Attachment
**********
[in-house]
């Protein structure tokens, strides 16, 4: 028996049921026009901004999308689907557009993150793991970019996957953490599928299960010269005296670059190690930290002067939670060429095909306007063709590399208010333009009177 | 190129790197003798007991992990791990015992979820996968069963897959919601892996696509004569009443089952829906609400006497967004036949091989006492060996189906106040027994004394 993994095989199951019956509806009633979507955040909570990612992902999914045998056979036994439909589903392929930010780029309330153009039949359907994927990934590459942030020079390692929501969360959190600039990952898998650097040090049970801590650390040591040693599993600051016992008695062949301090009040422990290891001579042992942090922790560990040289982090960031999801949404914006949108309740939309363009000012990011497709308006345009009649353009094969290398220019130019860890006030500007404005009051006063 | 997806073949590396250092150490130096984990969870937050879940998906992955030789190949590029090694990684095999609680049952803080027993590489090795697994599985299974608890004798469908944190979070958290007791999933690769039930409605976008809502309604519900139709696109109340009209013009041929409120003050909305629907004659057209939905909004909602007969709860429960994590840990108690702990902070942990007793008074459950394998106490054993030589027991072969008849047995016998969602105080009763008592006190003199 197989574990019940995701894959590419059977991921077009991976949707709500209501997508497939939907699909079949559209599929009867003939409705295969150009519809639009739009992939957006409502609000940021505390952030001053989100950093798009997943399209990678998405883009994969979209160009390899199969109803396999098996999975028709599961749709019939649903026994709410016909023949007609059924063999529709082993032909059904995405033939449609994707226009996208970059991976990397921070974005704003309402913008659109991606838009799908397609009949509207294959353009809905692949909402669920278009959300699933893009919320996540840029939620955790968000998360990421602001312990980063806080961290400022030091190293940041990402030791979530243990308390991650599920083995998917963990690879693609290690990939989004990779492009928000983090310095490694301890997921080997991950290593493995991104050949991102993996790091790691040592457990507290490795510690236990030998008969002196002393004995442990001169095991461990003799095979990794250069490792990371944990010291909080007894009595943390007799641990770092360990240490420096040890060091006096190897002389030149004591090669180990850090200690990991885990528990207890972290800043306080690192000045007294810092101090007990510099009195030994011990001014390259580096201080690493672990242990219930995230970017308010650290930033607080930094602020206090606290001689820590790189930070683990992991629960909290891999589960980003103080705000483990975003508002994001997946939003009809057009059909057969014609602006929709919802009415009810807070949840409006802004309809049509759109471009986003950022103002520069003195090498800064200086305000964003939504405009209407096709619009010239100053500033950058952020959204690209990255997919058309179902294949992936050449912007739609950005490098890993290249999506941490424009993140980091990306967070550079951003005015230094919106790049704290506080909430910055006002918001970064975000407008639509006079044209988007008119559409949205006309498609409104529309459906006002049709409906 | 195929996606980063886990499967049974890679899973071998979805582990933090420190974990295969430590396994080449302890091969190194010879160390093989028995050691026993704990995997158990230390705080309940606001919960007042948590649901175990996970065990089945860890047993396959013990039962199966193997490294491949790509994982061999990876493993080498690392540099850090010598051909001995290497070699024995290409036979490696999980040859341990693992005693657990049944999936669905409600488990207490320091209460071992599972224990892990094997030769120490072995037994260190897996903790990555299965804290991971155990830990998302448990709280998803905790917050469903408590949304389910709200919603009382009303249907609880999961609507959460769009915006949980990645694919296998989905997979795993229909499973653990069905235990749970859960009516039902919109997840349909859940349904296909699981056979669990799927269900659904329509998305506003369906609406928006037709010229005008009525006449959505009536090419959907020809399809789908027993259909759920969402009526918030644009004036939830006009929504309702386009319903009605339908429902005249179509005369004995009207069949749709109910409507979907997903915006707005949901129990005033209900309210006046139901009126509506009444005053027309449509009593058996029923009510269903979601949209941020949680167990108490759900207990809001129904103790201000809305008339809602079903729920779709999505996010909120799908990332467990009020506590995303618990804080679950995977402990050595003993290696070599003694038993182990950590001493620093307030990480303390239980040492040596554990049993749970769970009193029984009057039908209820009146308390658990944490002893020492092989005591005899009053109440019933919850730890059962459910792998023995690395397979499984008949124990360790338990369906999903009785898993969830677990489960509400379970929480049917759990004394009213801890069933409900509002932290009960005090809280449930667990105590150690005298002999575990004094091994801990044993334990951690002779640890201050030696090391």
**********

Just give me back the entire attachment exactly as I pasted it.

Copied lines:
[in-house]
């Protein structure tokens, strides 16, 4: 028996049921026009901004999308689907557009993150793991970019996957953490599928299960010269005296670059190690930290002067939670060429095909306007063709590399208010333009009177 | 190129790197003798007991992990791990015992979820996968069963897959919601892996696509004569009443089952829906609400006497967004036949091989006492060996189906106040027994004394 993994095989199951019956509806009633979507955040909570990612992902999914045998056979036994439909589903392929930010780029309330153009039949359907994927990934590459942030020079390692929501969360959190600039990952898998650097040090049970801590650390040591040693599993600051016992008695062949301090009040422990290891001579042992942090922790560990040289982090960031999801949404914006949108309740939309363009000012990011497709308006345009009649353009094969290398220019130019860890006030500007404005009051006063 | 997806073949590396250092150490130096984990969870937050879940998906992955030789190949590029090694990684095999609680049952803080027993590489090795697994599985299974608890004798469908944190979070958290007791999933690769039930409605976008809502309604519900139709696109109340009209013009041929409120003050909305629907004659057209939905909004909602007969709860429960994590840990108690702990902070942990007793008074459950394998106490054993030589027991072969008849047995016998969602105080009763008592006190003199 197989574990019940995701894959590419059977991921077009991976949707709500209501997508497939939907699909079949559209599929009867003939409705295969150009519809639009739009992939957006409502609000940021505390952030001053989100950093798009997943399209990678998405883009994969979209160009390899199969109803396999098996999975028709599961749709019939649903026994709410016909023949007609059924063999529709082993032909059904995405033939449609994707226009996208970059991976990397921070974005704003309402913008659109991606838009799908397609009949509207294959353009809905692949909402669920278009959300699933893009919320996540840029939620955790968000998360990421602001312990980063806080961290400022030091190293940041990402030791979530243990308390991650599920083995998917963990690879693609290690990939989004990779492009928000983090310095490694301890997921080997991950290593493995991104050949991102993996790091790691040592457990507290490795510690236990030998008969002196002393004995442990001169095991461990003799095979990794250069490792990371944990010291909080007894009595943390007799641990770092360990240490420096040890060091006096190897002389030149004591090669180990850090200690990991885990528990207890972290800043306080690192000045007294810092101090007990510099009195030994011990001014390259580096201080690493672990242990219930995230970017308010650290930033607080930094602020206090606290001689820590790189930070683990992991629960909290891999589960980003103080705000483990975003508002994001997946939003009809057009059909057969014609602006929709919802009415009810807070949840409006802004309809049509759109471009986003950022103002520069003195090498800064200086305000964003939504405009209407096709619009010239100053500033950058952020959204690209990255997919058309179902294949992936050449912007739609950005490098890993290249999506941490424009993140980091990306967070550079951003005015230094919106790049704290506080909430910055006002918001970064975000407008639509006079044209988007008119559409949205006309498609409104529309459906006002049709409906 | 195929996606980063886990499967049974890679899973071998979805582990933090420190974990295969430590396994080449302890091969190194010879160390093989028995050691026993704990995997158990230390705080309940606001919960007042948590649901175990996970065990089945860890047993396959013990039962199966193997490294491949790509994982061999990876493993080498690392540099850090010598051909001995290497070699024995290409036979490696999980040859341990693992005693657990049944999936669905409600488990207490320091209460071992599972224990892990094997030769120490072995037994260190897996903790990555299965804290991971155990830990998302448990709280998803905790917050469903408590949304389910709200919603009382009303249907609880999961609507959460769009915006949980990645694919296998989905997979795993229909499973653990069905235990749970859960009516039902919109997840349909859940349904296909699981056979669990799927269900659904329509998305506003369906609406928006037709010229005008009525006449959505009536090419959907020809399809789908027993259909759920969402009526918030644009004036939830006009929504309702386009319903009605339908429902005249179509005369004995009207069949749709109910409507979907997903915006707005949901129990005033209900309210006046139901009126509506009444005053027309449509009593058996029923009510269903979601949209941020949680167990108490759900207990809001129904103790201000809305008339809602079903729920779709999505996010909120799908990332467990009020506590995303618990804080679950995977402990050595003993290696070599003694038993182990950590001493620093307030990480303390239980040492040596554990049993749970769970009193029984009057039908209820009146308390658990944490002893020492092989005591005899009053109440019933919850730890059962459910792998023995690395397979499984008949124990360790338990369906999903009785898993969830677990489960509400379970929480049917759990004394009213801890069933409900509002932290009960005090809280449930667990105590150690005298002999575990004094091994801990044993334990951690002779640890201050030696090391």